• Andy says:

        I think Caitlin’s issue is more with the idea that they have lost 25% of their ammunition and aren’t home yet. She’s no military/naval strategist, so after seeing Dannet destroy 6 Ekhat ships she is afraid there may be even bigger fleets in the system. Which is actually the case.

        • cka2nd says:

          I would imagine that they have additional stores and manufacturing facilities at the forward base commanded by Ed Kralik and that the ammunition in question is all that was being carried on this particular mission.

          • Andy says:

            Depleted Uranium doesn’t just lie around … At least with today’s technology it has to be mined as an ore, concentrated heavily, then used in a reactor.

            It’s probable that in the context of Jao technology this is possible to do in a space-based industry, but we haven’t heard of space-base heavy industry so far, have we?

            For that matter, I don’t know how Framepoint Travel works in terms of time/distance. An expedition of one or two years in the first place sort of assumes that they are poking their noses and whiskers into systems which are so far away in terms of minimum travel time that they can’t just jump back in a jiffy.

            • marcel says:

              Almost right, depleted uranium is created by separating heavy and light uranium isotopes. In nature uranium is 99.3% heavy, stable isotope (238) and 0.7% light, slightly less stable 235.
              We typically filter out the light stuff to create fissionable material, and the remainder is called depleted uranium. So typically depleted uranium is not spent nuclear fuel, or enormously dangerous on account of radioactivity, but rather the opposite. It is however a very poisonous heavy metal, like zinc, cadmium, lead.
              Military use is based on the fact that it is very dense (heavy), and self sharpening, so it makes good armor penetrators, and metals burn very hot. Most heavy combat tanks that have been hit with a depleted uranium burn from the inside as the impact and penetration/friction heat ignite the uranium.

  2. Positroll says:

    “a dance of seven ships around the massive harvester/purifier that she, as one of the signal voices of all the Complete Harmony factions, had at her personal disposal.”
    The promised “superdreadnought” … ?

    “Lexington’s A and C gun decks report 77% combat load remaining, E deck has 75%.”
    Huh? Lexington alone took out 5 ships without depleting its combat load. But 4 ships are down 20-25% from taking out just 6 ships? Hard to see how trained crews could be so much more wasteful of ammunition than Lexys gunner on their shakedown cruise … *shrugg*

    Fully agreed. If I bring supply ships on a recon mission, I’ll of course load the most important thing on these ships: lots of food and ammunition, plus replacement parts for critical systems. Water you can recycle and get from lots of comets/asteroids etc. On a ship that has room for 5000 passengers (including their food), there should be lots of room for the food and spare parts. That leaves the transports free to carry big loads of warheads, especially considering that they are your most efficient weapon …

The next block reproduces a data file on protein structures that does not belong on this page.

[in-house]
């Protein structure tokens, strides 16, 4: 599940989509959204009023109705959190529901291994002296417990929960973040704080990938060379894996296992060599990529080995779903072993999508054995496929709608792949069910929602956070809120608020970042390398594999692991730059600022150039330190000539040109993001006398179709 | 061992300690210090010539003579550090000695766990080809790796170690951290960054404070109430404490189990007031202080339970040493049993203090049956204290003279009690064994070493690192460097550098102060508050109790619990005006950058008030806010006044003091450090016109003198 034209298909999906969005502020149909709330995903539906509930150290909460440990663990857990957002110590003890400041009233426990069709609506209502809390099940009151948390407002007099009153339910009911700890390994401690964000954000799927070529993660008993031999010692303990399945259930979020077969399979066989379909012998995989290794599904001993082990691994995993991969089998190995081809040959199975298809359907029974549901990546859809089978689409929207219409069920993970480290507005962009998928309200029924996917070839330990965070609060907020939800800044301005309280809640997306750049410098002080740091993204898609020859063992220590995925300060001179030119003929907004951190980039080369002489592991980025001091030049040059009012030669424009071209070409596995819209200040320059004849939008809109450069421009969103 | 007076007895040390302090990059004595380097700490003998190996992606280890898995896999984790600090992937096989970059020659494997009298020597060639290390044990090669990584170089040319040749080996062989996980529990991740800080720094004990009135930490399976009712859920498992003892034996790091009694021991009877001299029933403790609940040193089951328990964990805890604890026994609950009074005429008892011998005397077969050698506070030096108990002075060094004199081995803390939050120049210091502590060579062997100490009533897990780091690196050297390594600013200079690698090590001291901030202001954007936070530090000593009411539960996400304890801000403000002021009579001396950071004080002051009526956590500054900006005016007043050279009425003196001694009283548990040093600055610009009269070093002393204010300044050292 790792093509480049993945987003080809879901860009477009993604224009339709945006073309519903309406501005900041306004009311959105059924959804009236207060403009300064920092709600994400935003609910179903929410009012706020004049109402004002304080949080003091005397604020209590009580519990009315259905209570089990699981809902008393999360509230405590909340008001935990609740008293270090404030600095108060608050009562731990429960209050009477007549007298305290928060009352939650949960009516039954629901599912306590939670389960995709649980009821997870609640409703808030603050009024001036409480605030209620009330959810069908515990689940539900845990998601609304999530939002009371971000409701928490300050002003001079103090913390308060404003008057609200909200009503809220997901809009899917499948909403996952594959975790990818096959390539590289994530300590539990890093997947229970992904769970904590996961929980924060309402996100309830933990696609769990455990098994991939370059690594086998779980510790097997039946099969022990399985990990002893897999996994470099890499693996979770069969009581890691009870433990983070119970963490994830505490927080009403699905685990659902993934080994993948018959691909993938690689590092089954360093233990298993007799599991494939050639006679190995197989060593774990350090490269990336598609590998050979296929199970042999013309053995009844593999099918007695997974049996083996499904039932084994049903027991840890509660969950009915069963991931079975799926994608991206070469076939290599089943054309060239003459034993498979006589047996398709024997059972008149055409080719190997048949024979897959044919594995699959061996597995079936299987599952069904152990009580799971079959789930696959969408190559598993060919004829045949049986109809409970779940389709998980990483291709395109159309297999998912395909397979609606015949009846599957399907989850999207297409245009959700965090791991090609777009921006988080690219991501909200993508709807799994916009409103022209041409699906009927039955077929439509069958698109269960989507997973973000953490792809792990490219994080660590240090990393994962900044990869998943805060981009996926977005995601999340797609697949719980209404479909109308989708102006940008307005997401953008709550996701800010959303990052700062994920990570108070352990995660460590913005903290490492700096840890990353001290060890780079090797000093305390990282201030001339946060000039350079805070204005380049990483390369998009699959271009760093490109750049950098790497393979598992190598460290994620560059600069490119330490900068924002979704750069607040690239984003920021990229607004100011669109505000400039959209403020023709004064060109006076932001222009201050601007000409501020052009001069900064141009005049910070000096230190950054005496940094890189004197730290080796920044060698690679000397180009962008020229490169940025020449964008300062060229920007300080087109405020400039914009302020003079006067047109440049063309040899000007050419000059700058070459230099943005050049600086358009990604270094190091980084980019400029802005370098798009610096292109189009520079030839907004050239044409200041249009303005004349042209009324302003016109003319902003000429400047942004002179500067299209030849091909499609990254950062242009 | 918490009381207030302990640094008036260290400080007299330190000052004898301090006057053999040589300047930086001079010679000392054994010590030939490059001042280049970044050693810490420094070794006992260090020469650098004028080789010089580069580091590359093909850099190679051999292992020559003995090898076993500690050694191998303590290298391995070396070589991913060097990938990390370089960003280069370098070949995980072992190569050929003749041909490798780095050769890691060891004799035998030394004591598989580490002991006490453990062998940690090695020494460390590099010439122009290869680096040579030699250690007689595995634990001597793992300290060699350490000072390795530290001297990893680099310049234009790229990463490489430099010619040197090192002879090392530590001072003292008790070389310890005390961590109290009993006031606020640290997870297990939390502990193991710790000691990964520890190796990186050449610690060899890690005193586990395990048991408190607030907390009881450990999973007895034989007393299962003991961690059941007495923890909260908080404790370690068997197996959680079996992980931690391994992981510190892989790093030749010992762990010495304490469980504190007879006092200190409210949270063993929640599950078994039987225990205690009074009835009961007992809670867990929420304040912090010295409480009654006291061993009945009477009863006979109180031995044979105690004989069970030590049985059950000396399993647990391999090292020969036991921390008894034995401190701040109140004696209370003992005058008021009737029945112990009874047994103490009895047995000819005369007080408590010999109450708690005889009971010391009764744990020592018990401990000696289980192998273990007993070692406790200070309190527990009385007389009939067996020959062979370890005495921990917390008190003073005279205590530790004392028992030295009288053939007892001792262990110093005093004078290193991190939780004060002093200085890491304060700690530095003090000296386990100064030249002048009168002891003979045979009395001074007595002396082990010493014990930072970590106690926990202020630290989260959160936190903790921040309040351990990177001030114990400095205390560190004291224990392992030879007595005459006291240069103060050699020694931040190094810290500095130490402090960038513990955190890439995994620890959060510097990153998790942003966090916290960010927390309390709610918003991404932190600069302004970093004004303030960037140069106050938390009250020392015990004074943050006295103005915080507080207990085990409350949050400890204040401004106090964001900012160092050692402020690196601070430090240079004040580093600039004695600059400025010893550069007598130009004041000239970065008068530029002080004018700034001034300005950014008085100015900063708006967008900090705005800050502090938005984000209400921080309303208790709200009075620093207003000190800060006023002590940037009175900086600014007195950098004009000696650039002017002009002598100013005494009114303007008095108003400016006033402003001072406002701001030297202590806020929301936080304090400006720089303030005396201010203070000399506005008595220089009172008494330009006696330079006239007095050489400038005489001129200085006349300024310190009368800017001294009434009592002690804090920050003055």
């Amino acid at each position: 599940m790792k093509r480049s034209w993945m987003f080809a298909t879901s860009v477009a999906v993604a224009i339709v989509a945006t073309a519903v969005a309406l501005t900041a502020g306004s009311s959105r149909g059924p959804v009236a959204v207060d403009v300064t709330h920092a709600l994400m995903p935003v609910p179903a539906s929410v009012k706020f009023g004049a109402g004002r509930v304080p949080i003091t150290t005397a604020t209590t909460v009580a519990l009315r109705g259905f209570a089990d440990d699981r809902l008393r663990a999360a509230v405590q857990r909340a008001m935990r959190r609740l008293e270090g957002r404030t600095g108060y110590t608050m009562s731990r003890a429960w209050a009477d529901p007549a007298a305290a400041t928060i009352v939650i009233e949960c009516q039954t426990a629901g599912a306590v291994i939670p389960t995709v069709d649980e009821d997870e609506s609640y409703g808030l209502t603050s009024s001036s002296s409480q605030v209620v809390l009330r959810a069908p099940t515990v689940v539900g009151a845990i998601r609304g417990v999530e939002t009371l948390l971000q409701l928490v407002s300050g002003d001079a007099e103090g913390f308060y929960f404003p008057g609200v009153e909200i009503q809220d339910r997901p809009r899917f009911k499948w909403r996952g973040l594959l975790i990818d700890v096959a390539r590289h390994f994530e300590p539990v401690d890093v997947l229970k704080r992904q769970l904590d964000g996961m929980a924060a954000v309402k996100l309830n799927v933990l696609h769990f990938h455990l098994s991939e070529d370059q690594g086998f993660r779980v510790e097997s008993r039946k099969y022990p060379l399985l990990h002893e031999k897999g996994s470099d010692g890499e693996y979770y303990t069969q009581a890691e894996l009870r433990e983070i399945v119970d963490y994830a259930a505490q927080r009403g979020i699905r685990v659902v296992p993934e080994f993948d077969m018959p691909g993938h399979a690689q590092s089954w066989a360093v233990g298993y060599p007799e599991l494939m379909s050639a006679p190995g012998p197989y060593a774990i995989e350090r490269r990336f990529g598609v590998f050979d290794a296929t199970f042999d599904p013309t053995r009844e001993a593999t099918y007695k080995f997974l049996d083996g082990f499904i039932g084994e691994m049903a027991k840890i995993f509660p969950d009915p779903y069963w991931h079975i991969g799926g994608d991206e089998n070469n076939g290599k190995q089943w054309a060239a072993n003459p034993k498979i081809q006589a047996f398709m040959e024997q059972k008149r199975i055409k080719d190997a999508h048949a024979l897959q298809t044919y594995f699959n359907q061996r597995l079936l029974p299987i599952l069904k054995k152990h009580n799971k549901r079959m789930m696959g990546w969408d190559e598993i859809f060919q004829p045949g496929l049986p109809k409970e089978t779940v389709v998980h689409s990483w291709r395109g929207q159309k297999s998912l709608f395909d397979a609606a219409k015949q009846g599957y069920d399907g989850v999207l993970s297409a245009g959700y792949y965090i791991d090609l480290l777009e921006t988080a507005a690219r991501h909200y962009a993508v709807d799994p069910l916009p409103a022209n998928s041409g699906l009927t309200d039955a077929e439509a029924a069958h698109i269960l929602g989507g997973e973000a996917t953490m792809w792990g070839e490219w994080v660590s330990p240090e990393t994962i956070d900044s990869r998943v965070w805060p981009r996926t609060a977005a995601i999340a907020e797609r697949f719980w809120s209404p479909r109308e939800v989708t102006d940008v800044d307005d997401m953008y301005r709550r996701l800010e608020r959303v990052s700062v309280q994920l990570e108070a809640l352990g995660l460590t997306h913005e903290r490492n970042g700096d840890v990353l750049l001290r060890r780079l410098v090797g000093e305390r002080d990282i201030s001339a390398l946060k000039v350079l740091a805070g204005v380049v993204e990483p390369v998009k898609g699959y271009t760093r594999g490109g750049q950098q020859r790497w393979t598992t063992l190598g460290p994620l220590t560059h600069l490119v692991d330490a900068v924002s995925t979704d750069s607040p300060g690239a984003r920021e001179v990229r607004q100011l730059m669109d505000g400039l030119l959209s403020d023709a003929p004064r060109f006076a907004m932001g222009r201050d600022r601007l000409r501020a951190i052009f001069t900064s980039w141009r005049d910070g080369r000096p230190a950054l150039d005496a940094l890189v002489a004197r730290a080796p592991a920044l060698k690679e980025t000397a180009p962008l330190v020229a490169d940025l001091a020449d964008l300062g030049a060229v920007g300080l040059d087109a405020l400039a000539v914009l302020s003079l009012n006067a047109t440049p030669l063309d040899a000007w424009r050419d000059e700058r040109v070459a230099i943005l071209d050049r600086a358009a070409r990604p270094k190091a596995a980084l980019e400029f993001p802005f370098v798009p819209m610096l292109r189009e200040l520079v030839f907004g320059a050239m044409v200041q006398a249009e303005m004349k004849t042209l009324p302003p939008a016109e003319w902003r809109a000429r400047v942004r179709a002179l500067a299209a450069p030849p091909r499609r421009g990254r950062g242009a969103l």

No, they can’t be the main combat force of Terra system or sending them off at this time would have been a grave error. I’d expect Terra to have at least 12 Lexingtons available right now, plus the subs, the Lleix ships and a bunch of Bond of Ebenzon harriers (they brought 60 harriers to the Naukhra; no way will they leave Terra vulnerable before Terra has gone to full wartime shipbuilding mode. There simply is no other strategically similarly valuable piece of real estate (1/4 of the combined Jao-Human population in just one system) that needs to be defended as urgently right now as Terra …

    • Johnny says:

      Lexington in that single engagement used ramming and its plasma sheath to defeat several ships. It also seems as if these ships were “firing at will” in an engagement about the same length as that Lexington one, with more evasive maneuver by the Ekhat.

      Also, while they are trained cruise, this is the first multiple-ship battle that isn’t primarily armed with lasers. The Jao likely did not think of logistics they way we have to with projectile weapons and this was the first taste of combat for the vast majority of humans. They’re still green with the Lexingtons.

    • Doug Lampert says:

      You can’t transfer ammo while engaged, and it may be difficult or dangerous to move in the field in any case. OTOH you CAN transfer food and other consumables all the time. If I’m loading those ships the supply ships carry as much of the non-combat consumables as possible, and the warships carry as much of the ammo as possible.

      Similarly, for a recon mission, I may well figure the basic ammo load should be enough, they’re supposed to run back and report if they encounter every Ekhat in the spiral arm or anything similar.

      Given how big the Lexingtons are, it is likely that they carry a fairly large fraction of the expedition’s supplies to start with. It’s not too surprising that they’d end up with ALL the ammo, given an assumption that ammo on Lexington’s is given priority in the loading.